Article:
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Sarah Everard vanished while walking home. Police say one of their own killed her.

On Tuesday evening, March 9, more than 20 police officers swarmed on a home in Kent, in England's southeast.

When they emerged, they were escorting a man. Stony-faced, shirtless, his wrists bound by handcuffs.

That man — Wayne Couzens — is one of their own; a police officer, who joined London's Metropolitan Police Service over two years ago.

Couzens is due to face court on Saturday, UK time, on charges that he abducted and murdered 33-year-old Sarah Everard. The marketing executive vanished from the streets of London almost a week prior, rattling the British public and making headlines around the world.

Here's what we know about the case so far.

Who was Sarah Everard, and what happened to her?

Sarah Everard was born in Surrey, England, in 1987, and is the youngest of three siblings. She was raised in a small cul-de-sac in York, and went to Durham University to study human geography before moving to London's south.

"She was kind and thoughtful, caring and dependable. She always put others first and had the most amazing sense of humour," her family said in a statement this week.

"She was strong and principled and a shining example to us all. We are very proud of her and she brought so much joy to our lives."

In the hours before she vanished on March 3, Everard was at a friend's apartment in the London suburb of Clapham. She left at 9pm to begin the roughly 50-minute journey to her home in Brixton.

Her last known movements were recorded by a private doorbell camera on a main road in Clapham, which captured her walking past, alone, at 9.30pm. It's not clear if she made it home or was abducted during the remaining stretch of the journey.

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Everard's boyfriend reported her missing the following day.

On Wednesday, March 10, remains were discovered by police during a search of woodland near Ashford, Kent, roughly 90 minutes southeast of where she was last seen.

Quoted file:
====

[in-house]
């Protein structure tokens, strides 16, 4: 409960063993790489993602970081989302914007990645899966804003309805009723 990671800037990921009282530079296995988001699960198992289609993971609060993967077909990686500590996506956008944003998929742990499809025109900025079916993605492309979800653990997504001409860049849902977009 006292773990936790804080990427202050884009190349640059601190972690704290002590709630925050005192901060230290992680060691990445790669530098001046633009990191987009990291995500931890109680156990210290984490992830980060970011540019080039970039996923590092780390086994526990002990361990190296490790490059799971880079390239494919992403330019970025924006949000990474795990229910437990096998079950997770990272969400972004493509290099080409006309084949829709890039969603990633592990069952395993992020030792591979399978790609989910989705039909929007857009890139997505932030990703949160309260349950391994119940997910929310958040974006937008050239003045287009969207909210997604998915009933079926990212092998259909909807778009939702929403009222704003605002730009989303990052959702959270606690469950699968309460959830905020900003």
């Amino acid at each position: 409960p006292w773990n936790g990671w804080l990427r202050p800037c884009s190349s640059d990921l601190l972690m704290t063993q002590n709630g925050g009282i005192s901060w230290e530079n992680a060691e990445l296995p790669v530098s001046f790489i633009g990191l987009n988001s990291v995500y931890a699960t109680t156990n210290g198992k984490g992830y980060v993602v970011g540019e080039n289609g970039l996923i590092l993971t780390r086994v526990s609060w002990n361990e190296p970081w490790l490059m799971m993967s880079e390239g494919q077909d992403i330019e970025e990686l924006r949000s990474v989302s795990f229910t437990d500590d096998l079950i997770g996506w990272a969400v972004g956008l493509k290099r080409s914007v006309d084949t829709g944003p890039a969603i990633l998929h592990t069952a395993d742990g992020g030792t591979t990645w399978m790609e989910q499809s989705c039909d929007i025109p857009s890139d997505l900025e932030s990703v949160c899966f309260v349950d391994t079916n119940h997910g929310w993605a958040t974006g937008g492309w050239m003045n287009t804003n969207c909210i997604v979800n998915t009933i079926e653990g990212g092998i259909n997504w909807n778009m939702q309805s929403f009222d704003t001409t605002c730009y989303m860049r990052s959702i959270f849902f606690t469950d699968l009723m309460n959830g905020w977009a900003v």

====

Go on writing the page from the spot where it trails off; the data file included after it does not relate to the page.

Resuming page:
Two days later, they were confirmed to belong to Sarah Everard.

Who is the man accused of her murder?

Wayne Couzens is a married, 48-year-old father of two.

London's Metropolitan Police Service stated that he joined the force in September 2018 and, in February last year, moved to the Parliamentary and Diplomatic Protection Command where he was charged with making uniformed patrols at a range of embassies.

Couzens has also been charged with indecent exposure, relating to two alleged incidents at a South London fast-food restaurant which were reported on February 28 — just days before Everard's abduction.

Since being detained, he has twice been hospitalised after sustaining head injuries in his cell. Police have not commented further on the incidents.

What led to Wayne Couzens' arrest?

Though the investigation is ongoing, it's been widely reported that Couzens was not known to Everard.

His precise movements on the evening of March 3 are currently unclear.

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But according to The Telegraph, the breakthrough in the investigation came courtesy of a CCTV camera fixed to a London bus that had been travelling along the route where Everard disappeared.

Police search a home in Kent that reportedly belongs to Wayne Couzens. Image: Getty.

An unnamed woman, aged in her 30s, was also arrested on Tuesday, March 9, on suspicion of assisting an offender, but was released on bail. 

She is due to appear in court in April.

What has been the response to Sarah Everard's murder?

Coverage of Everard's disappearance and subsequent news of her death revived discussions in the UK about violence against women and personal safety.

Thousands of women there and abroad have been sharing on social media their experiences of street harassment, their fears about walking alone or at nighttime, and their frustration that the onus seems to be on women to protect themselves.

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A vigil dubbed "Take Back These Streets" has been planned for Saturday evening near where Everard was last seen. 

On a Facebook page about the event, organisers wrote, "In Clapham, police told women not to go out at night this week. Women are not the problem. 

"This is a vigil for Sarah, but also for all women who feel unsafe.”

Close to 5,000 people on Facebook have indicated their intention to attend. However, Metropolitan Police has warned that the event could be in contravention of London's COVID-19 lockdown.

"Our message to those who were looking to attend vigils in London this weekend, including at Clapham Common, is stay at home or find a lawful and safer way to express your views," the Met's Commander Catherine Roper said in a statement.

Feature Image: Metropolitan Police Service.

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